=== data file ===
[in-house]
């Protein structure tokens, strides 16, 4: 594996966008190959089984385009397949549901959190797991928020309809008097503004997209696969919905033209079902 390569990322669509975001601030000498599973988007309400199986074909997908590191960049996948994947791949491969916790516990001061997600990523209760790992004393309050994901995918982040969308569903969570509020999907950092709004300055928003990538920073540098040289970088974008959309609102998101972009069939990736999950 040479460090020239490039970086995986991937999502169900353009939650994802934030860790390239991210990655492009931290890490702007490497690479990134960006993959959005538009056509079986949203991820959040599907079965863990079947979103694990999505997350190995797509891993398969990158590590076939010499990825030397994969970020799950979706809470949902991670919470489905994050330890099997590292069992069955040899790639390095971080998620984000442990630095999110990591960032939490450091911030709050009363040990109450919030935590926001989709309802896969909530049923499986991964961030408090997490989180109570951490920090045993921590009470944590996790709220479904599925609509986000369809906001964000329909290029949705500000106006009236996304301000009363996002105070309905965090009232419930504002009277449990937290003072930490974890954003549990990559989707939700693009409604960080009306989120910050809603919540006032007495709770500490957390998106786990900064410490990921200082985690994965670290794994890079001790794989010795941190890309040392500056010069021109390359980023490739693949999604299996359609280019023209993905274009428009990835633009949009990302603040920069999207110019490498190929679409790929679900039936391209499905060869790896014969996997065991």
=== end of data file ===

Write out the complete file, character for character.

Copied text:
[in-house]
């Protein structure tokens, strides 16, 4: 594996966008190959089984385009397949549901959190797991928020309809008097503004997209696969919905033209079902 390569990322669509975001601030000498599973988007309400199986074909997908590191960049996948994947791949491969916790516990001061997600990523209760790992004393309050994901995918982040969308569903969570509020999907950092709004300055928003990538920073540098040289970088974008959309609102998101972009069939990736999950 040479460090020239490039970086995986991937999502169900353009939650994802934030860790390239991210990655492009931290890490702007490497690479990134960006993959959005538009056509079986949203991820959040599907079965863990079947979103694990999505997350190995797509891993398969990158590590076939010499990825030397994969970020799950979706809470949902991670919470489905994050330890099997590292069992069955040899790639390095971080998620984000442990630095999110990591960032939490450091911030709050009363040990109450919030935590926001989709309802896969909530049923499986991964961030408090997490989180109570951490920090045993921590009470944590996790709220479904599925609509986000369809906001964000329909290029949705500000106006009236996304301000009363996002105070309905965090009232419930504002009277449990937290003072930490974890954003549990990559989707939700693009409604960080009306989120910050809603919540006032007495709770500490957390998106786990900064410490990921200082985690994965670290794994890079001790794989010795941190890309040392500056010069021109390359980023490739693949999604299996359609280019023209993905274009428009990835633009949009990302603040920069999207110019490498190929679409790929679900039936391209499905060869790896014969996997065991």